and man-made straight lines. However, bushmen from
Southern Africa and tribespeople from northern Angola or the Ivory Coast aren’t fooled at all. Akiyoshi Kitaoka is using optical illusions to discover glaucoma earlier than current techniques can. And anamorphic illusions are used to save lives. They look weird from any perspective but one,
from which they seem to pop out defying the environment’s actual shape. Hoping to remind drivers to always pay attention traffic safety organizations in
West Vancouver, Canada placed a skewed decal on the road. From the right perspective, the perspective of the driver in this case,
it becomes a 3D illusion of a child you are about to hit. Slow down. Brusspub has made some
incredible examples of the 3D effect such illusions can happen. This object? Just an anamorphic projection. Anamorphic illusions have also
been used to safely practice political dissent. In 1746 supporters of the Stuart claim to the British throne had to be quiet about it. It was treasonous. So, sympathizers served things on trays that looked like this. Innocuous enough until only supporters were around.
And it was safe for someone to place a reflective goblet or cylinder on the tray,
revealing the tray’s anamorphic secret a hidden portrait of their elicit love, Charles Edward Stuart himself. The Encyclopedia Titanica lists descriptions of everybody recovered from the Titanic. It’s quite macabre. Why was the iceberg not seen until it was too late? And why did the nearest ship – the Californian – not come to the Titanic’s rescue sooner? Tragic questions whose answers might be optical illusions. The Titanic was sailing through conditions perfect for mirages. This theory points out that the Titanic sank at the border of the warmer Gulf Stream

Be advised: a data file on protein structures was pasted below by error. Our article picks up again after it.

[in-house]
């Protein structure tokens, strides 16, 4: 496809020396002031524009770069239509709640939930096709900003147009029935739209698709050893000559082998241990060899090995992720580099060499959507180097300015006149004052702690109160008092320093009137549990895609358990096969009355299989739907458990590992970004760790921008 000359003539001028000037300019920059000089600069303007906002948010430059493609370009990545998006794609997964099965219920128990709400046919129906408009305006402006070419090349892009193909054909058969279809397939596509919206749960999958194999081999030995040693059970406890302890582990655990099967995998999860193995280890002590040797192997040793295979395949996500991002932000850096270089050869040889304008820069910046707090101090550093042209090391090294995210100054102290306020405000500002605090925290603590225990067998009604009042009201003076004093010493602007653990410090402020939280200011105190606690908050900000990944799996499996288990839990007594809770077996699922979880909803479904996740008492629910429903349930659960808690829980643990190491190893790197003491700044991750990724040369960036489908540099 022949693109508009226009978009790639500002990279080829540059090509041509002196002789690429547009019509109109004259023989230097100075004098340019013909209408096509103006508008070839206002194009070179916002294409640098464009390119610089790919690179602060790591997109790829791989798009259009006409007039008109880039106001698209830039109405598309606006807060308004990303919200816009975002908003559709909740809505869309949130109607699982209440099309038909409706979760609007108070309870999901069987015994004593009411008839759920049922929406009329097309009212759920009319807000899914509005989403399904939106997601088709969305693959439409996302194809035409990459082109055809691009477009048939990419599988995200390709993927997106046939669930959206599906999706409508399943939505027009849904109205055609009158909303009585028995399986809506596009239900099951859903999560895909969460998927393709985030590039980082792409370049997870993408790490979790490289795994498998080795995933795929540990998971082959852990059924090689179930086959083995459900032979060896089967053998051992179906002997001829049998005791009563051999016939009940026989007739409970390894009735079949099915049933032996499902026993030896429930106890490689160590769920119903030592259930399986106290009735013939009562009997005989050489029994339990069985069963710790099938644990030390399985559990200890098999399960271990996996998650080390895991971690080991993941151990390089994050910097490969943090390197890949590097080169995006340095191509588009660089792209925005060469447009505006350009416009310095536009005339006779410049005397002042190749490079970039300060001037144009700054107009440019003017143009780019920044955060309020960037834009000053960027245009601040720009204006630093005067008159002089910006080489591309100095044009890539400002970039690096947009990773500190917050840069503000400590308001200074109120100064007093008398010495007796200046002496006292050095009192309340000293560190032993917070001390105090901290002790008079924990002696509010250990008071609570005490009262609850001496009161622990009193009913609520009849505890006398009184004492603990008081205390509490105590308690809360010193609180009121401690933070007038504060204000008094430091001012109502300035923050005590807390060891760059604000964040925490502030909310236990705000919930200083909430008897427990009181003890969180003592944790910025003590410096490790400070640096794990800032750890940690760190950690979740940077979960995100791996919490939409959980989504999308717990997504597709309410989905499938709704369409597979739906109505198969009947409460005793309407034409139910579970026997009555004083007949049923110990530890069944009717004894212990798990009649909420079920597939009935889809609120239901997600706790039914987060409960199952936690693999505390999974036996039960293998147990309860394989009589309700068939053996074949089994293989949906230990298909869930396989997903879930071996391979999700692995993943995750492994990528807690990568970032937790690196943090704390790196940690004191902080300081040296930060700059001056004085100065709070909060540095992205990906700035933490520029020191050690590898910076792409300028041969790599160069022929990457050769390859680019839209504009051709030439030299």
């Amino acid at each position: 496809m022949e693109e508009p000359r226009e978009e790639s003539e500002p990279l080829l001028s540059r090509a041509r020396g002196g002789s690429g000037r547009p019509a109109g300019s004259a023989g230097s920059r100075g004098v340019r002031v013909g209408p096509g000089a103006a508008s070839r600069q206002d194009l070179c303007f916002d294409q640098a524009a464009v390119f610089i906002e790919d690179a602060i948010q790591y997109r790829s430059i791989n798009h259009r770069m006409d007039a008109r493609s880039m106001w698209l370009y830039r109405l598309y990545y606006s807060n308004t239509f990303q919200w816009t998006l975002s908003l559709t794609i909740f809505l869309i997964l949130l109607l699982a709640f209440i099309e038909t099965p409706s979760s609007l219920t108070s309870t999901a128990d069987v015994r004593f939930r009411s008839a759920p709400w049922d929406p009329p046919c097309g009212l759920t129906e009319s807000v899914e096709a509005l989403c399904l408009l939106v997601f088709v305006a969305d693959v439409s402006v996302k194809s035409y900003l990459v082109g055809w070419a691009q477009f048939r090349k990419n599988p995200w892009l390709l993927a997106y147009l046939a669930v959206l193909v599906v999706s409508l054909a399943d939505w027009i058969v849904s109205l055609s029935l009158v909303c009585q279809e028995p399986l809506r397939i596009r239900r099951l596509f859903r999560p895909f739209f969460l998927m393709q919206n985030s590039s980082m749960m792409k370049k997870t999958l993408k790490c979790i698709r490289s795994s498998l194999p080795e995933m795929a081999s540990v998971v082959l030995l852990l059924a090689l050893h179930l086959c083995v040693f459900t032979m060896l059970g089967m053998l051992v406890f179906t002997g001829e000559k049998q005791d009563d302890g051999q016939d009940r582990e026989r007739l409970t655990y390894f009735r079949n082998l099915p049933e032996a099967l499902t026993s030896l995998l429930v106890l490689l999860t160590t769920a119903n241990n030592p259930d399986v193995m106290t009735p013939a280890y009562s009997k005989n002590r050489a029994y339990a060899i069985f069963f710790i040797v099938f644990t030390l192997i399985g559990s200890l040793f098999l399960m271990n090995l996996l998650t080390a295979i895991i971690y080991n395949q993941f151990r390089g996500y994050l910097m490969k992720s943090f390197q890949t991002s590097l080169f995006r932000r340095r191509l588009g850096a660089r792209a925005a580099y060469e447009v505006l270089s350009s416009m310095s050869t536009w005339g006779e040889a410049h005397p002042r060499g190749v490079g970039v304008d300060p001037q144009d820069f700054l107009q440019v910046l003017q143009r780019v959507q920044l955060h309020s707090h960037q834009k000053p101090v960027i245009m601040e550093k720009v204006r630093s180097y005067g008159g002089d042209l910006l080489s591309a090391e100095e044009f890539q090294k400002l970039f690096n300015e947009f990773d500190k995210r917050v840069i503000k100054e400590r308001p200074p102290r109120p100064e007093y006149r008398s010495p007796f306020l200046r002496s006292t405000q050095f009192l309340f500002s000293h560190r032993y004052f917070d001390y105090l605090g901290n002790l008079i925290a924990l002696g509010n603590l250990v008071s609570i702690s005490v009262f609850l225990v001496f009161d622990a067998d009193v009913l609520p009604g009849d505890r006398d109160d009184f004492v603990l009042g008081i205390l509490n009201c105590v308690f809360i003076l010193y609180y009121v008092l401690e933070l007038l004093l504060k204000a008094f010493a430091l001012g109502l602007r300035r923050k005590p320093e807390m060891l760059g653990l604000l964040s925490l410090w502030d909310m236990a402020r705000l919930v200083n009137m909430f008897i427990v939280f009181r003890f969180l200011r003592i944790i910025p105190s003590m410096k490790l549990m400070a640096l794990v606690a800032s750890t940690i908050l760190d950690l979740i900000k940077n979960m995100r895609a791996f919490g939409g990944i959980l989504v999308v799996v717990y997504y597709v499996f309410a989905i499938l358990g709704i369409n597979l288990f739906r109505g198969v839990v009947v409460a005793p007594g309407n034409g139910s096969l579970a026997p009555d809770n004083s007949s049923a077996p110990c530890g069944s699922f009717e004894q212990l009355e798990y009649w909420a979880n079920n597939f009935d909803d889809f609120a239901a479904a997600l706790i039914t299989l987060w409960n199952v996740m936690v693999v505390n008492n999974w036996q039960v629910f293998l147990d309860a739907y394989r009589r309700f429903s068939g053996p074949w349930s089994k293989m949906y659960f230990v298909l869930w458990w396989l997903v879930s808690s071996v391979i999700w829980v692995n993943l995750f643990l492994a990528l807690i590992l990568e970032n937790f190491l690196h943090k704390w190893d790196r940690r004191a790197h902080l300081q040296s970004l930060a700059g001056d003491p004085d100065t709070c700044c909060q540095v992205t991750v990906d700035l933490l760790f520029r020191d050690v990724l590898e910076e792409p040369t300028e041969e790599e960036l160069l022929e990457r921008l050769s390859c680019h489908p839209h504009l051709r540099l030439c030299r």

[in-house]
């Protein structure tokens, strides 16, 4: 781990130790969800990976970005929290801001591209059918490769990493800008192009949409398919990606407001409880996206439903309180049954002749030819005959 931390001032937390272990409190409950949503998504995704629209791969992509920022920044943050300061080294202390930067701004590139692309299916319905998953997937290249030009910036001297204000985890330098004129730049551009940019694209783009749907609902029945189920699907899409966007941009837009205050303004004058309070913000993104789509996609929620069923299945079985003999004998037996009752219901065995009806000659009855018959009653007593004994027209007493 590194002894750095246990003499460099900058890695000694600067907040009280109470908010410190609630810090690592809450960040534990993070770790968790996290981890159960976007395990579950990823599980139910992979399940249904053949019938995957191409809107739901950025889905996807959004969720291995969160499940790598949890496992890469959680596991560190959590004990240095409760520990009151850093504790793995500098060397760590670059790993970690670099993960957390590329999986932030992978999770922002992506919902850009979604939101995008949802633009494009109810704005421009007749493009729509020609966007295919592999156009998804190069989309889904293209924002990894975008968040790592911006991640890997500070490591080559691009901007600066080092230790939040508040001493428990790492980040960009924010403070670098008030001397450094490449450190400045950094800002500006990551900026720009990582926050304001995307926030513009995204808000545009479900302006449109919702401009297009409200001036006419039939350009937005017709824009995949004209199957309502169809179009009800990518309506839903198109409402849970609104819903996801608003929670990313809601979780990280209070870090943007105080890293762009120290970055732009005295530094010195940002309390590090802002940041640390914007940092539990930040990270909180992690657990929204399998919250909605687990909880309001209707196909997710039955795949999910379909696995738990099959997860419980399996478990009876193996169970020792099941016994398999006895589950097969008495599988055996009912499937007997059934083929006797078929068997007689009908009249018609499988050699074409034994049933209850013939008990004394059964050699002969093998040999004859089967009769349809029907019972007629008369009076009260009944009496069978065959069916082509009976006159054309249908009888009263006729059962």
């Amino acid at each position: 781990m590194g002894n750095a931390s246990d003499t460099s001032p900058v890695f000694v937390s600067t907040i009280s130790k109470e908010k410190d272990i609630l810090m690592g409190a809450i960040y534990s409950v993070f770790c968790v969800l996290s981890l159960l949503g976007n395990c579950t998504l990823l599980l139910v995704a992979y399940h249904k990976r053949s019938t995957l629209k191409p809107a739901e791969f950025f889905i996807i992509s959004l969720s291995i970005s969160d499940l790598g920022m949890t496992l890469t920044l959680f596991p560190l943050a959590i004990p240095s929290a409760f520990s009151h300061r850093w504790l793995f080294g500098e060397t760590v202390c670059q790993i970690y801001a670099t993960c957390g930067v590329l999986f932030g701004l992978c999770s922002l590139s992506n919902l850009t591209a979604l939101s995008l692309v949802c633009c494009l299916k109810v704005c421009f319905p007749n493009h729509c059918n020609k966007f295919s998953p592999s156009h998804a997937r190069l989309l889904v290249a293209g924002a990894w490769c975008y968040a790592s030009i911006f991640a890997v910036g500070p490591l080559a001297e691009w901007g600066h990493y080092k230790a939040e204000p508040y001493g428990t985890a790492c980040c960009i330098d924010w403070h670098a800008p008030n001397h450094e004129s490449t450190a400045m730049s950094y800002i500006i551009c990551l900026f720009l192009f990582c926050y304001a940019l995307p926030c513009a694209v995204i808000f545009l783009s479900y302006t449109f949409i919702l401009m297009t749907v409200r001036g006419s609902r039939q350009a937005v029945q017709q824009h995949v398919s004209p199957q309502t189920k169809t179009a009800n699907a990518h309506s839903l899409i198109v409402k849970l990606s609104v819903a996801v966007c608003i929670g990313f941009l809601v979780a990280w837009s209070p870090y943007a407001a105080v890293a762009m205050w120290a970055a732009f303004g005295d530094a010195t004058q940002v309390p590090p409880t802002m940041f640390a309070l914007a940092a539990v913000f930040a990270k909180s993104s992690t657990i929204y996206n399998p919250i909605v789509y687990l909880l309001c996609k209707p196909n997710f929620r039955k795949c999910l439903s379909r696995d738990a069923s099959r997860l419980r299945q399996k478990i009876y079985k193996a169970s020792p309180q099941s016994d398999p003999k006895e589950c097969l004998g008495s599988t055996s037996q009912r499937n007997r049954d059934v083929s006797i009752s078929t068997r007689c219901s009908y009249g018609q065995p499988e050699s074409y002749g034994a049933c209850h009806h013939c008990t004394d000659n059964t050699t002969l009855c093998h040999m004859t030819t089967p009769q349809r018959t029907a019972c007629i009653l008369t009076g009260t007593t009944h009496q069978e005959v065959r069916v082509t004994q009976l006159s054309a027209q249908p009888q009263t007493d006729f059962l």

and the frigid Labrador Current, where the normal case of cooler air at higher altitudes was inverted – a thermal inversion. Now, because the temperature of air
effects its index of refraction, a thermal inversion means light bending in a typical ways. If light reaches the eye from higher up than usual, objects can appear to float. Seriously. Like this ship off the coast of Australia. A thermal inversion can also render
objects completely unrecognizable, hidden within a haze, like this ship(?) Or like an iceberg. Or a sinking ship in need of help. The Delboeuf illusion may be causing teeth to split and crack more often than they should when dentists drill holes in them. Doctor Robert O’Shea observed 8 practicing dentists and found that
they were all drilling holes that were too big,
even though they knew the correct size to be drilling. Why? Well, it may be the same reason people eat more food when they’re given a bigger plate. Objects appear smaller when enclosed by larger areas. Holes of the same size may appear